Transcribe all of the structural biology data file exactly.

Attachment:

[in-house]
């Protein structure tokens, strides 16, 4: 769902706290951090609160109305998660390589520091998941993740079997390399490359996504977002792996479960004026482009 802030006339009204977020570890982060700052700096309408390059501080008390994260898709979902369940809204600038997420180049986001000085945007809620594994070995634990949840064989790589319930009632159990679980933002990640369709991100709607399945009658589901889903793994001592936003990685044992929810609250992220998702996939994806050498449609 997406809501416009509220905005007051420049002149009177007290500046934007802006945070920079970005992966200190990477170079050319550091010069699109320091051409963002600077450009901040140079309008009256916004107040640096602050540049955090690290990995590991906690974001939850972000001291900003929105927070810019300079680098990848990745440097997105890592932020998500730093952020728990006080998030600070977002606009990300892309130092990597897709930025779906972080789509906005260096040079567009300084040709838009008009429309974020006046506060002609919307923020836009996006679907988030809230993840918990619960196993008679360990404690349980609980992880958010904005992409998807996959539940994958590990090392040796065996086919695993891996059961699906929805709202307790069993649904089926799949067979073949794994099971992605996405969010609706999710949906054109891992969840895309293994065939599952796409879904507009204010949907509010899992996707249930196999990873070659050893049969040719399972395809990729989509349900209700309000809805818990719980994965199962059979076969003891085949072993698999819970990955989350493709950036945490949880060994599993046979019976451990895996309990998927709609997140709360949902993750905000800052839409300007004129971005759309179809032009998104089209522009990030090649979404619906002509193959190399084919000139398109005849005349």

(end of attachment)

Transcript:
[in-house]
């Protein structure tokens, strides 16, 4: 769902706290951090609160109305998660390589520091998941993740079997390399490359996504977002792996479960004026482009 802030006339009204977020570890982060700052700096309408390059501080008390994260898709979902369940809204600038997420180049986001000085945007809620594994070995634990949840064989790589319930009632159990679980933002990640369709991100709607399945009658589901889903793994001592936003990685044992929810609250992220998702996939994806050498449609 997406809501416009509220905005007051420049002149009177007290500046934007802006945070920079970005992966200190990477170079050319550091010069699109320091051409963002600077450009901040140079309008009256916004107040640096602050540049955090690290990995590991906690974001939850972000001291900003929105927070810019300079680098990848990745440097997105890592932020998500730093952020728990006080998030600070977002606009990300892309130092990597897709930025779906972080789509906005260096040079567009300084040709838009008009429309974020006046506060002609919307923020836009996006679907988030809230993840918990619960196993008679360990404690349980609980992880958010904005992409998807996959539940994958590990090392040796065996086919695993891996059961699906929805709202307790069993649904089926799949067979073949794994099971992605996405969010609706999710949906054109891992969840895309293994065939599952796409879904507009204010949907509010899992996707249930196999990873070659050893049969040719399972395809990729989509349900209700309000809805818990719980994965199962059979076969003891085949072993698999819970990955989350493709950036945490949880060994599993046979019976451990895996309990998927709609997140709360949902993750905000800052839409300007004129971005759309179809032009998104089209522009990030090649979404619906002509193959190399084919000139398109005849005349």